Vitamins A and D present in fish liver oil is in proportion most suitable for human needs, as it has medicinal use in the form of prophylactic and curative.

(b) Method of extraction of fish liver oil:

For extraction of quality liver oil it is essential that the liver of fishes be in good condition (either fresh or properly preserved). This is to guard the protein and fat rather than vitamin A content which is very stable.

Depending upon the method of extraction used, fish liver oils are of the following grades:

(1) Crude oil used for burning,

(2) High quality technical grade oil,

(3) Intermediate grade oil, and 

(4) Edible oil for medicinal use.

The first three grades of oil are produced from diseased or discoloured livers while the last one is produced from fresh or suitably preserved livers.

(i) Oil extraction:

Some popularly used methods of oil extraction are given below:

(1) By autofermentation:

Fish livers are first chopped into small pieces and exposed to sun in earthen pots for several days, so that it undergoes decomposition. As it undergoes decomposition, the oil that is released is collected. This oil is crude and used for burning lamps in curing yards.

(2) By boiling:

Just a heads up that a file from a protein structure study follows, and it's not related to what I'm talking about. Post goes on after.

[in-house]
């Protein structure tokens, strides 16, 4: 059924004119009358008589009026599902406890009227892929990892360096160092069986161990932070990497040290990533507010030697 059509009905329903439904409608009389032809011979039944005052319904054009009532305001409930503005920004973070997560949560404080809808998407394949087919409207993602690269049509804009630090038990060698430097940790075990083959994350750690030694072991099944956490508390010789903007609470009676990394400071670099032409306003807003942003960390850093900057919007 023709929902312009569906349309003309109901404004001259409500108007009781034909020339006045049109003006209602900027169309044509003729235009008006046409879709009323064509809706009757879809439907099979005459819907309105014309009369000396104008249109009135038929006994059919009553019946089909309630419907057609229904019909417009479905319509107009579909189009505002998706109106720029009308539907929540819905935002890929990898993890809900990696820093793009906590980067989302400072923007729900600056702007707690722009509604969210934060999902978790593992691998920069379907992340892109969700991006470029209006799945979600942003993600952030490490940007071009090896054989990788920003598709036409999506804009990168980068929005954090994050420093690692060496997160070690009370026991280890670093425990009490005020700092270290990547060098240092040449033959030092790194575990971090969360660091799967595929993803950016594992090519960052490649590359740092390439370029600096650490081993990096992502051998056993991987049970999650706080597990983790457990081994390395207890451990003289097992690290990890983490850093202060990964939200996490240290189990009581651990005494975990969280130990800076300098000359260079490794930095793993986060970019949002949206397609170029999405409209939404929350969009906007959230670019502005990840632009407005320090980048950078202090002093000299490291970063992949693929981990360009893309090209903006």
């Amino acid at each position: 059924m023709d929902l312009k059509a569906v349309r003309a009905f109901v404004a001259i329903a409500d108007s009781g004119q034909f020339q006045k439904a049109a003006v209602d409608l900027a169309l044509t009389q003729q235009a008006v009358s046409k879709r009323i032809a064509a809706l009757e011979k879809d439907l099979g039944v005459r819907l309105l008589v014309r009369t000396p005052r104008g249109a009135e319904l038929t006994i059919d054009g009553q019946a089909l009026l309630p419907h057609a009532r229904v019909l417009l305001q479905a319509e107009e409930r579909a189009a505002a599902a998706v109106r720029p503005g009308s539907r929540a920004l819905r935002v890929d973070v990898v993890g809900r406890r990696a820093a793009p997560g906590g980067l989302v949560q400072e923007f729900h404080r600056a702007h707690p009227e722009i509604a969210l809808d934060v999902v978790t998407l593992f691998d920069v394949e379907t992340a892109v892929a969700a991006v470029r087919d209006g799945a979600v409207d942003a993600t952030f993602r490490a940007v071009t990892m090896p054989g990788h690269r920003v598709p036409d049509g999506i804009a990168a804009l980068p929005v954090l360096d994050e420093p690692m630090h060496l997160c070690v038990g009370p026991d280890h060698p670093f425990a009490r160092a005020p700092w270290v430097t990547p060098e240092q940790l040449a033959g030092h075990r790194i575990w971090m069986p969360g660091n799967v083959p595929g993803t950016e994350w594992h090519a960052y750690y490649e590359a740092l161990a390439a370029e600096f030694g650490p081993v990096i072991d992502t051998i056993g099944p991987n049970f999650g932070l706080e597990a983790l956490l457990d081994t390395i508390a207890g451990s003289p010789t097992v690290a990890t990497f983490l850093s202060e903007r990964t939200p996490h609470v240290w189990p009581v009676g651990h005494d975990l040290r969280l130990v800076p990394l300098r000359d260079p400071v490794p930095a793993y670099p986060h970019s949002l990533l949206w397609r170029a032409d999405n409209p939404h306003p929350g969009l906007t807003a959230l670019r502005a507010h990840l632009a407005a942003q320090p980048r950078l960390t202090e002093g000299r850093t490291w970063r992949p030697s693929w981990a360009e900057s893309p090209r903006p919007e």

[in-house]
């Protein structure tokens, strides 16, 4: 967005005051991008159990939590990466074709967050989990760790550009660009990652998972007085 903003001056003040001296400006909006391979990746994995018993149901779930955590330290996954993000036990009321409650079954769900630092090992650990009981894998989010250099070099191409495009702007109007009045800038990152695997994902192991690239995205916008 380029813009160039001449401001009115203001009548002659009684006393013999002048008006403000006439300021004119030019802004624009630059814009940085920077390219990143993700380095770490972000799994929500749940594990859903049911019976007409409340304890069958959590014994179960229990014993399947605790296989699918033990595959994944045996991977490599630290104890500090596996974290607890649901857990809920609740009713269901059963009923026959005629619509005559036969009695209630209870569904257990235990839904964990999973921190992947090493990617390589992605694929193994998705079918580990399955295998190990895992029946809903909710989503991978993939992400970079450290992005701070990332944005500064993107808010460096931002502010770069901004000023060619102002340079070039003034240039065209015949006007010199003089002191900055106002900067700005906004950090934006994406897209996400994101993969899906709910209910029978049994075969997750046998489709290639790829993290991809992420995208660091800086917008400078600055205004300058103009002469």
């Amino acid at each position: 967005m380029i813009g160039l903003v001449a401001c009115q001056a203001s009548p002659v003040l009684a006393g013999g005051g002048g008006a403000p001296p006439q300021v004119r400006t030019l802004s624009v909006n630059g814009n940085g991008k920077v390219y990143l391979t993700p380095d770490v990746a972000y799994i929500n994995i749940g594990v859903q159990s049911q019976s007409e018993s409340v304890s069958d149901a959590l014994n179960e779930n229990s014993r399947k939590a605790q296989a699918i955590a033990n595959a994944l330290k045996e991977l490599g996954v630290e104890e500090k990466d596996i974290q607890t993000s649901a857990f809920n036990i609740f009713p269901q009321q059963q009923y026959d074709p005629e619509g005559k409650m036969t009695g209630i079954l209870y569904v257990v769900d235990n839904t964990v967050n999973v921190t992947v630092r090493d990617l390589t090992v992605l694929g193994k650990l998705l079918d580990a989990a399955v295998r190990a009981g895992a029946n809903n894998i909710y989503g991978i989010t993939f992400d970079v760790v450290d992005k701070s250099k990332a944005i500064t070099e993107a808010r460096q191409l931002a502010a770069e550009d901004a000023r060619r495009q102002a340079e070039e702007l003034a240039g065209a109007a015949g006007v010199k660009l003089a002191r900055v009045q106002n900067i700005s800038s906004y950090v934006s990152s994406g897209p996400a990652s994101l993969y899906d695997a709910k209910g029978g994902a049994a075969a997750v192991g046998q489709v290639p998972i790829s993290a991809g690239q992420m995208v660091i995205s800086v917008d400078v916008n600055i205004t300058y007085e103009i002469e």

Chopped livers are boiled with sufficient quantity of water. The released oil is then decanted off easily. Although this method is simple, the yield, however, is moderate as all the oil is not extracted from liver. This method is generally followed in small scale industries.

(3) By steaming:

Minced livers of fishes such as cod (which has high oil content) are steamed at a temperature of 85-90°C under a pressure of 2 kg/sq. cm. The liver cells disintegrate and the oil is collected from the top layer. This method is good for operation while on board of fishing vessels or trawlers, where steam is readily available.

(4) By chemical digestion:

Chemical digestion is done by the following three methods:

Aquacide digestion:

Aquacide is a patented mixture of sodium bicarbonate and paraldehyde. When fresh liver is mixed with it, it partly denatures the protein and yields a pulp. The pulp is stirred with warm water as it is passed through a series of tanks or cylinders. This gives rise to an emulsion of water and released oil. As soon as the emulsion breaks, the oil floats on the top from where it is collected.

Alkali digestion: